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With my wife Carole (on right) at the National Cathedral in Washington, D.C. Photographer unknown.

(This essay first appeared on CNN, August 18, 2022)


In 1981, long before the legalization of same-sex marriage, I committed to living for the rest of my life with Carole, the woman I loved. But when Carole and I introduced each other to friends, we had no language to describe our relationship.  


If I referred to her as my "partner," many assumed business partner. "Lover" felt too intimate, "life-partner" too clunky, "special friend" an abhorred remnant of a closeted era.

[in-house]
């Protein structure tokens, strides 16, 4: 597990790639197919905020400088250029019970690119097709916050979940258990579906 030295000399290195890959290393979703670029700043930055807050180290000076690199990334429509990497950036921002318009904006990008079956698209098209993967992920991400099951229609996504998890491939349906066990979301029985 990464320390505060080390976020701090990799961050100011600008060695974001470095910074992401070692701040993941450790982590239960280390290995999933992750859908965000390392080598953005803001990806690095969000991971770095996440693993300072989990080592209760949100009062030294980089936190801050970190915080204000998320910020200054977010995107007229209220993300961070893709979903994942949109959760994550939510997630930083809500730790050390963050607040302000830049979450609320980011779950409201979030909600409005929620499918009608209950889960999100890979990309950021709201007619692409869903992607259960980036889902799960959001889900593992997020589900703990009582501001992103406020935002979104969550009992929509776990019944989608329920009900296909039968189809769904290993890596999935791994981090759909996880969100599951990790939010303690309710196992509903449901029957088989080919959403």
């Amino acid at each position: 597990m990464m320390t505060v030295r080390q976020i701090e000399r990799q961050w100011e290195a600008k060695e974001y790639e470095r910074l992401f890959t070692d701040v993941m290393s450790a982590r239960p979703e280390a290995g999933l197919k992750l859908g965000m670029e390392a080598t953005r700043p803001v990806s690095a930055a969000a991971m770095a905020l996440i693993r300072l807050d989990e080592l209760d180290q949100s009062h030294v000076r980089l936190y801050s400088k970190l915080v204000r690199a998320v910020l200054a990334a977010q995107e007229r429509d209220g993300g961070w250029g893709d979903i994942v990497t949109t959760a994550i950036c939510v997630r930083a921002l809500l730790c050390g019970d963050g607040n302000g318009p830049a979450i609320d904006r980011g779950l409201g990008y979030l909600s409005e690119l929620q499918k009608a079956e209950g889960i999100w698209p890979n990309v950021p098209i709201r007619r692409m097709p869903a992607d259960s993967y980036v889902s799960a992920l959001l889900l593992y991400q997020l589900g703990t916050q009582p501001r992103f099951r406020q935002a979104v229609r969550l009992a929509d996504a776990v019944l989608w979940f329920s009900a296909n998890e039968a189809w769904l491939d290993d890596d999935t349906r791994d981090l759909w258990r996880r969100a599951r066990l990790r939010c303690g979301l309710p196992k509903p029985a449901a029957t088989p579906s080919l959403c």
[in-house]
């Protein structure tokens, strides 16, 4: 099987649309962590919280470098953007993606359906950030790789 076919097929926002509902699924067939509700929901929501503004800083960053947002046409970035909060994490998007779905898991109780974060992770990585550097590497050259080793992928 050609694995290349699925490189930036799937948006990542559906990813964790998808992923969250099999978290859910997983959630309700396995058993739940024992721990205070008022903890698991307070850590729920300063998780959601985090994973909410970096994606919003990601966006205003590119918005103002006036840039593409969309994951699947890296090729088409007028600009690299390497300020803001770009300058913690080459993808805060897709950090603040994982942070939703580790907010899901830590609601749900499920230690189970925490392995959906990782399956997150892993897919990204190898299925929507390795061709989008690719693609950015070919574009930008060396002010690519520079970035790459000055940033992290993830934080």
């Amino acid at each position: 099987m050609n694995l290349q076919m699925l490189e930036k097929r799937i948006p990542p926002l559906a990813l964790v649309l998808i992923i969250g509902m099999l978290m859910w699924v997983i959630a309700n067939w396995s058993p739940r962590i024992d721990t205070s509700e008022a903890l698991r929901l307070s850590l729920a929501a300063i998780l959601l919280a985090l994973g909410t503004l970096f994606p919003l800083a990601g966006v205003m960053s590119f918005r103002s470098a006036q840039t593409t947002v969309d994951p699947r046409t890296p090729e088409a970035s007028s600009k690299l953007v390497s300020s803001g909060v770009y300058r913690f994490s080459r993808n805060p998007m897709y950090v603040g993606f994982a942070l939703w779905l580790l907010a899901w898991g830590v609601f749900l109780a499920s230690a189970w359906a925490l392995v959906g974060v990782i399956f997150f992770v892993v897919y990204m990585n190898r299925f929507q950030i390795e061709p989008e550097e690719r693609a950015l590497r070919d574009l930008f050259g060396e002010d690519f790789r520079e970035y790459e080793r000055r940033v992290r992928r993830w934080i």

"Wife" would have made our relationship absolutely clear, but it was a word denied to us at the time.


The penalties for this extra-legal union were severe: Carole's adored father, fearing his Catholic priest's condemnation, refused to speak to her. We both faced potential job losses if found out. Carole, working for the federal government, had to maintain an especially low profile since we'd heard of lesbians being fired once they were "discovered." Read More 

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